(HealthDay)—X-rays taken during postoperative visits following cervical fusion surgery are rarely of value when history and exam are normal, according to a study published in the July issue of The Spine Journal.
Bennett D. Grimm, M.D., from the Medical University of South Carolina in Charleston, and colleagues retrospectively reviewed the charts of 383 patients who underwent a cervical spine fusion (performed by one of seven surgeons) over a five-year period. The review included a total of 1,155 postoperative clinic visits (at least two visits with X-rays per patient). History and exam were graded as normal or abnormal, and plain radiographs were similarly graded.
The researchers found that very few patients with normal history and exam presentations (879 visits) had further action taken (0.57 percent), even in the presence of abnormal radiographs. Such actions included surgical revisions (two cases), prolongations of cervical collar immobilization (two cases), and one patient who underwent a flexion/extension radiographic evaluation followed by prolonged cervical collar immobilization. Abnormal X-rays were seen in 34 of the 276 visits with abnormal history and exam (12.3 percent). Forty-four percent of clinic visits with abnormal history and exam and abnormal X-rays went on to revision.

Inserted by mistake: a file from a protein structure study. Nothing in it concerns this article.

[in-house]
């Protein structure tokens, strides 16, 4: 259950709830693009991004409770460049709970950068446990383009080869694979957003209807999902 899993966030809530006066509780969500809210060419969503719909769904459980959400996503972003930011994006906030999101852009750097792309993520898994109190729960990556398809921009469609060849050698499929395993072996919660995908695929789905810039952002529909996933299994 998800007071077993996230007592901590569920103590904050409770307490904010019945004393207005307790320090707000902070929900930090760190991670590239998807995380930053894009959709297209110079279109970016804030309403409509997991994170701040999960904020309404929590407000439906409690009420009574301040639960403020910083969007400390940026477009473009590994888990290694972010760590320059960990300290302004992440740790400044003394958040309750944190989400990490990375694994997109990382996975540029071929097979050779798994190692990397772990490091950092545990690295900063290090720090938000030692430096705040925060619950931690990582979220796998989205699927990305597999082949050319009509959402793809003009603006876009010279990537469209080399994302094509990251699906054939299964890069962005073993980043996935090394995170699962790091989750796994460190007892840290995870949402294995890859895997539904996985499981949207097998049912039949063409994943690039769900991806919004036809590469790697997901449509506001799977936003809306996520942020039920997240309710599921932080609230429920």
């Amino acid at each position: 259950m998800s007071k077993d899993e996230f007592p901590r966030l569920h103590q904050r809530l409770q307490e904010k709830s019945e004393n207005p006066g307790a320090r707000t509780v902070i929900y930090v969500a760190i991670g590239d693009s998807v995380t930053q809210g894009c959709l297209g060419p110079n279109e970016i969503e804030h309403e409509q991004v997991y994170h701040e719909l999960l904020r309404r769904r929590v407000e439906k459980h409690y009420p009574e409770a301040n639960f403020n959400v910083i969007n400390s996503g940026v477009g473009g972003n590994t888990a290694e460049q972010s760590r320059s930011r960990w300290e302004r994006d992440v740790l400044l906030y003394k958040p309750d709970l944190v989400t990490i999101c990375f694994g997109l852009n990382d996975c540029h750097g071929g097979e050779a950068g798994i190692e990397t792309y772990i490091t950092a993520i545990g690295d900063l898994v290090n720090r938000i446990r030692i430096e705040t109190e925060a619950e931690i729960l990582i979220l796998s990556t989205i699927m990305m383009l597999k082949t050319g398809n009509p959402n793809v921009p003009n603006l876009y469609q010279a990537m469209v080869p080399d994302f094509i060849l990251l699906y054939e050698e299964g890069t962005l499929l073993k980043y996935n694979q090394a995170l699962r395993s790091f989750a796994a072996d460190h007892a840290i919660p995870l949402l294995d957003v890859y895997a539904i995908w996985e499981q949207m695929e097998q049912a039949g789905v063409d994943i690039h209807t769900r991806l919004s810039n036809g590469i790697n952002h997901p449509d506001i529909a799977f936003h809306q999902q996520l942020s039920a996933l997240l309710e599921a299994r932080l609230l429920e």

"Routine postoperative radiographs after cervical spine fusion rarely appear to be of value when patients present with a normal history and exam and may expose patients to unnecessary diagnostic studies and expenses," the authors write.
One author disclosed financial ties to SI-BONE.
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